Q: How did you end up in Kabul?

A: I actually volunteered to come to Kabul. Not only did I [come] voluntarily, I pro-actively sought out job opportunities in Afghanistan.

Q: When did you start working at Umcor, and how did you get the job?

A: I began working for Umcor-Afghanistan in July of 2008 as program manager. The job was posted online. After a phone interview and an in-person interview I was offered the job. I was in charge of a program where I met with the local leaders, made sure that the work went smoothly and that nobody was unhappy with the work.

After a couple months the head of mission left Afghanistan and I was asked to step into the position in an interim role. Six months later I was asked to stay on as head of mission.

Q: What do you do?

A: I manage the programs, make sure that we are doing what we told our donors we would do and that we are doing it well. I also write new proposals for future programs and manage the day-to-day office headaches. I meet with donors and partners to see what direction things are going and plan for the future.

Q: How does your family feel about your decision to work in a place that many people consider dangerous?

A: When I first came to Kabul they were all terribly worried. I have tried to reassure them that Kabul is not a very dangerous place.

Q: Do you feel safe in Kabul?

A: When I first arrived there were a few high-profile events targeting foreigners that had me wondering about how safe life in Kabul really was, but I have learned where the risks lie. Now that I have spent almost a year living in Kabul, I can safely say that I feel safe. Not 100% safe of course, but neither did I feel 100% safe living in Washington, D.C.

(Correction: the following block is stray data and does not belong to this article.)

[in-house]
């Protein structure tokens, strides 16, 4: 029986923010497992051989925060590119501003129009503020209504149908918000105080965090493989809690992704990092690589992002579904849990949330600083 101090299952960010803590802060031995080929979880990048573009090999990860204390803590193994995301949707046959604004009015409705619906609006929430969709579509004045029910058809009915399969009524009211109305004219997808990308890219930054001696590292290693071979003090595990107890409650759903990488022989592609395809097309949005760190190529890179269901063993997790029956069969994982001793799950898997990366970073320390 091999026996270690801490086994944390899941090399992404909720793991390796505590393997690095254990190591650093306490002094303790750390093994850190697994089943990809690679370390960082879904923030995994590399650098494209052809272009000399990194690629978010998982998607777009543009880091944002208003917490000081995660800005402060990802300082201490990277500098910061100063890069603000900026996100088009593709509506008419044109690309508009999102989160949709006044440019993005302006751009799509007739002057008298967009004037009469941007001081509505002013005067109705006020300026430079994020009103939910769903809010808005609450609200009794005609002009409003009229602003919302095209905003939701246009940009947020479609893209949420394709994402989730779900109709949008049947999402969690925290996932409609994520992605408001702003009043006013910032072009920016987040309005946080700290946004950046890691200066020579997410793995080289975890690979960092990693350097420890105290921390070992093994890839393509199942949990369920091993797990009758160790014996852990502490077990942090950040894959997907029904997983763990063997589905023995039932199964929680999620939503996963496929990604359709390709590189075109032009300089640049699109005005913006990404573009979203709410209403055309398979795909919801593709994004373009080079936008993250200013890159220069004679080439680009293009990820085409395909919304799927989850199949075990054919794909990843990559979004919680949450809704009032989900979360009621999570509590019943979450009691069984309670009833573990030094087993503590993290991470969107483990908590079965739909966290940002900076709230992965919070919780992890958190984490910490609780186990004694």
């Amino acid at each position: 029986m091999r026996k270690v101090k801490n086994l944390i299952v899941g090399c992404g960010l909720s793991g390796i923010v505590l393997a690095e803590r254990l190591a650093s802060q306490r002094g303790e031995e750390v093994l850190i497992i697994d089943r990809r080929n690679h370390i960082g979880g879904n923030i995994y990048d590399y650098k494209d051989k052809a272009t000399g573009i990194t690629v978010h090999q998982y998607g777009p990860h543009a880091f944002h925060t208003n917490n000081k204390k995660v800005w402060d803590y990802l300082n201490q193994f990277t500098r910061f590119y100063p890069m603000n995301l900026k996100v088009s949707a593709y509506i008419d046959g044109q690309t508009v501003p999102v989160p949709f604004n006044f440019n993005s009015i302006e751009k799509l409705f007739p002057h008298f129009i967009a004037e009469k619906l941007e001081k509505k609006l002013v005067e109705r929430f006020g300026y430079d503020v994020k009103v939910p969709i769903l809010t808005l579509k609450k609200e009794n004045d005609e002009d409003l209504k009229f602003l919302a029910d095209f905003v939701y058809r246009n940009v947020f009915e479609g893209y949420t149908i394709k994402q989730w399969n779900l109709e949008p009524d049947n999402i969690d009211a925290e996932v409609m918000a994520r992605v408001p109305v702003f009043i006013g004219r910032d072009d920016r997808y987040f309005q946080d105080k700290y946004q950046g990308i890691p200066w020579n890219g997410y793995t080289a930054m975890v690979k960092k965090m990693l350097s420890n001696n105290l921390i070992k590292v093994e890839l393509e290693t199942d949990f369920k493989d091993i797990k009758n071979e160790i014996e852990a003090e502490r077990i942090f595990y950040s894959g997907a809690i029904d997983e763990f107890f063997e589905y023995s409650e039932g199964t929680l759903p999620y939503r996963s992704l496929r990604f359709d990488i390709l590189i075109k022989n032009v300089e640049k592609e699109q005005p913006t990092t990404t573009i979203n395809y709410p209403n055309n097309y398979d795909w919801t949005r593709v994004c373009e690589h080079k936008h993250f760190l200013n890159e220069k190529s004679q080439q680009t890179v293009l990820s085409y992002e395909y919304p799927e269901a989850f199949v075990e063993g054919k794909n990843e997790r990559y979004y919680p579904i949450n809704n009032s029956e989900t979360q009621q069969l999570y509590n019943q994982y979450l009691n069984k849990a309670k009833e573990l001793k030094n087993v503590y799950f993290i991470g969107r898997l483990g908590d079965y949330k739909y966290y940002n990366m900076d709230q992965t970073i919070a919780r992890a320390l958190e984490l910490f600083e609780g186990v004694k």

Q: Do you ever get overwhelmed by the nature of your work?

A: I chose this field because it brings me personal satisfaction and I enjoy it. Of course, sometimes things donít work out the way you plan Ö that is the nature of work in countries like Afghanistan or Sudan where you are not sure what will happen tomorrow. But I think the great challenges are what makes it fun and rewarding.

Q: Are there any other locations or non-profits where you would like to work?

A: For me there is something special about Afghanistan and Central Asia, so I am certain that I will keep returning here. That being said, changing location and being able to take your experience in one country to another context is invaluable in this field.

Q: How often do you get back home to visit your family?

A: My parents are in Italy, my sister is in Boston. I usually try to see them twice a yearÖ for our family thatís normal and itís been happening since I was 18 and went off to university.




Links to Related Topics (Tags):

Headlines: June, 2009; Peace Corps Afghanistan; Directory of Afghanistan RPCVs; Messages and Announcements for Afghanistan RPCVs; Peace Corps Kyrgyzstan; Directory of Kyrgyzstan RPCVs; Messages and Announcements for Kyrgyzstan RPCVs; NGO's





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Join Us Mr. President! Date: June 16 2009 No: 1377 Join Us Mr. President!
"We will double the size of the Peace Corps by its 50th anniversary in 2011. And we'll reach out to other nations to engage their young people in similar programs, so that we work side by side to take on the common challenges that confront all humanity," said Barack Obama during his campaign.

Read how RPCV's rallied and and marched to the White House to support a bold new Peace Corps for a new age.

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Story Source: Wall Street Journal

This story has been posted in the following forums: : Headlines; COS - Afghanistan; COS - Kyrgyzstan ; NGOs